Judge hands Vick a victory on bankruptcy

The $20 million plan includes the liquidation of assets such as houses, boats, and SUVs.

NEWPORT NEWS, Va. - A judge approved yesterday Michael Vick's plan to repay creditors $20 million and emerge from bankruptcy, and the quarterback hustled out of court to prepare for his return to an NFL field later in the night with the Eagles.

U.S. Bankruptcy Judge Frank J. Santoro said that while Vick was "at the pinnacle of his profession," he had proved unable to manage his finances in the past, and ordered him to retain a financial planner as a condition of approval.

The reorganization was overwhelmingly approved in a ballot of creditors and by their representatives in court.

Vick, 29, left the court soon after with his fiancee, Kijafa Frink, to catch a flight back to Philadelphia and make his debut with the Eagles. He was released from federal custody on July 20 after serving 18 months of a 23-month sentence for his role in running a dogfighting ring.

"I'm happy it's over," said Vick, who was beaming as he left the courthouse. "I can move on with my life. I think my lawyers did a great job. I commend the judge. I commend the creditors' committee - everybody. We finally got it all together. I'm just happy we can move forward."

The plan approved by Santoro was supported by all but one creditor, owed $13,000. It hinges on Vick's liquidating an estimated $9 million in assets, including houses, boats, and high-end sport-utility vehicles, and on his future NFL earnings.

Vick would not have to pay creditors during his first year with the Eagles. If he is successful, they would be paid in six years.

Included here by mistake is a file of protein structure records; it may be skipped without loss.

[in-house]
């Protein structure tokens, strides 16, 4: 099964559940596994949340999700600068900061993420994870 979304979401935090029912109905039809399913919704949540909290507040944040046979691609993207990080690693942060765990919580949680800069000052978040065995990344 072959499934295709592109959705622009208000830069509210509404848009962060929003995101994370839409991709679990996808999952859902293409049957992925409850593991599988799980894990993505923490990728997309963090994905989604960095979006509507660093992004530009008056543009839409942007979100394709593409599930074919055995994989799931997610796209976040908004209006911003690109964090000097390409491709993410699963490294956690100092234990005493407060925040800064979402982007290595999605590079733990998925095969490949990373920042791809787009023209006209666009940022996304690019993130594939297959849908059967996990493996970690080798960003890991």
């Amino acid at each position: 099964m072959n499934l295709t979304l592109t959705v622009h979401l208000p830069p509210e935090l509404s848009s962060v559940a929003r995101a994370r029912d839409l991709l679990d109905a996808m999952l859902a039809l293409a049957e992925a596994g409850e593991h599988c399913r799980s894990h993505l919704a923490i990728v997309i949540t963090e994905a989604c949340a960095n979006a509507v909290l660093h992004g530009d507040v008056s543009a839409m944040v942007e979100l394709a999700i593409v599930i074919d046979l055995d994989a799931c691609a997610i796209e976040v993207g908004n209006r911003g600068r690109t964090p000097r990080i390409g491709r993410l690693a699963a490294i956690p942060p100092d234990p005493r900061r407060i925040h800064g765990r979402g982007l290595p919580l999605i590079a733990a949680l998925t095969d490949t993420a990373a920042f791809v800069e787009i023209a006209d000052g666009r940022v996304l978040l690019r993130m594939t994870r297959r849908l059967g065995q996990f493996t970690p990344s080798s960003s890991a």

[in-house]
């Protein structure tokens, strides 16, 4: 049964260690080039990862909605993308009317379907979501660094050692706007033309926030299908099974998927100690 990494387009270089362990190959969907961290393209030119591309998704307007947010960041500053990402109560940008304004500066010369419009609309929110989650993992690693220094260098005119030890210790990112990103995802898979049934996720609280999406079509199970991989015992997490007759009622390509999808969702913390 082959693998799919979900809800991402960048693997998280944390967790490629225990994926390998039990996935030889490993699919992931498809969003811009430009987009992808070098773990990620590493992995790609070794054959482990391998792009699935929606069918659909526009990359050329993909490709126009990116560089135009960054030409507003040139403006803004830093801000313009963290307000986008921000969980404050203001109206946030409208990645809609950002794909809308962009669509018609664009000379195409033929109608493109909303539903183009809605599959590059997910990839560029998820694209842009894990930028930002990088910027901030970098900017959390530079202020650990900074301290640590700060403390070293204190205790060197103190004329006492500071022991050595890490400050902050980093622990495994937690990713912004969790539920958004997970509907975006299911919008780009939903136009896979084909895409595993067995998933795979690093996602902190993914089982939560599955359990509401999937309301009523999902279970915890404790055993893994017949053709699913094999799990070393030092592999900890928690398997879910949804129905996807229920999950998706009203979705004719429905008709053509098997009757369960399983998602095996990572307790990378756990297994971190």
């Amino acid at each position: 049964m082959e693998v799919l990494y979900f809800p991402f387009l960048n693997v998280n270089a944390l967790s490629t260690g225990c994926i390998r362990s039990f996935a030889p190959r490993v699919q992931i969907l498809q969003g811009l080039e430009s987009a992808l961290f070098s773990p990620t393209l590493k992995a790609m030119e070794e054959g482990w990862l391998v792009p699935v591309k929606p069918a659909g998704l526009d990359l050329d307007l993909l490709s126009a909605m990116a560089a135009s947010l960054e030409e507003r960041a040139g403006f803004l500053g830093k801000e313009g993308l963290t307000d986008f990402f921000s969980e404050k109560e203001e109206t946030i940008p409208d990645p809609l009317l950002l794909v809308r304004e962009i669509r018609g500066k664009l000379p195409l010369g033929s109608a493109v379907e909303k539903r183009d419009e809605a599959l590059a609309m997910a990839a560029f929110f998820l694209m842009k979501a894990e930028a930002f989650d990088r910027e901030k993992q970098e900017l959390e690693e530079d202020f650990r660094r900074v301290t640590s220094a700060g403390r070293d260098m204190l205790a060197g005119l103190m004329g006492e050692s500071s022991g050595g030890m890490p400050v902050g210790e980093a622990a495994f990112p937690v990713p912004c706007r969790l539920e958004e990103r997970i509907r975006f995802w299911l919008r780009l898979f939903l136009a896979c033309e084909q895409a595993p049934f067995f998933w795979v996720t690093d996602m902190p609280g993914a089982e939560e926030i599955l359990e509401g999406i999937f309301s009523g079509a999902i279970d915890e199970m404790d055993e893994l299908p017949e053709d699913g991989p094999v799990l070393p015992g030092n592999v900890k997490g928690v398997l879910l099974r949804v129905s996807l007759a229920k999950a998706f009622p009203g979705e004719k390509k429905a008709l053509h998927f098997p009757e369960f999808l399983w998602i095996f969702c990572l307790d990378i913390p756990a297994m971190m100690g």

The player was briefly questioned by one of his attorneys to establish his employment.

"What do you for a living?" the lawyer, Paul Campsen, asked Vick.

"Quarterback," he replied in a hushed voice.

Most of the hearing was devoted to a thicket of financial details, a parade of lawyers to the bar, and detailed estimates of Vick's future earnings. As an Atlanta Falcon, Vick was once the highest-paid player in the NFL.

"Do you think the plan is feasible?" the judge asked Ira M. Spiegel, a financial adviser who had examined the reorganization plan and will advise Vick in the future.

"Yes, I do," he replied.

"Would it be pretty safe bet you'd be putting Mr. Vick on a budget?" the judge asked.

"Yes," Spiegel replied.

After paying creditors and investing his earnings, Vick would have annual living expenses of $300,000, Spiegel said.

Future payments would depend on Vick's salary, with creditors getting payments based on how much Vick earns. Vick estimated his football earnings over the next few years at $5 million annually, with the potential of earning $8 million in 2010 with incentives.

Creditors ranging from banks holding mortgages on Vick houses to his former team, the Falcons, endorsed Vick's plan to repay them. He also owes more than $600,000 in federal taxes.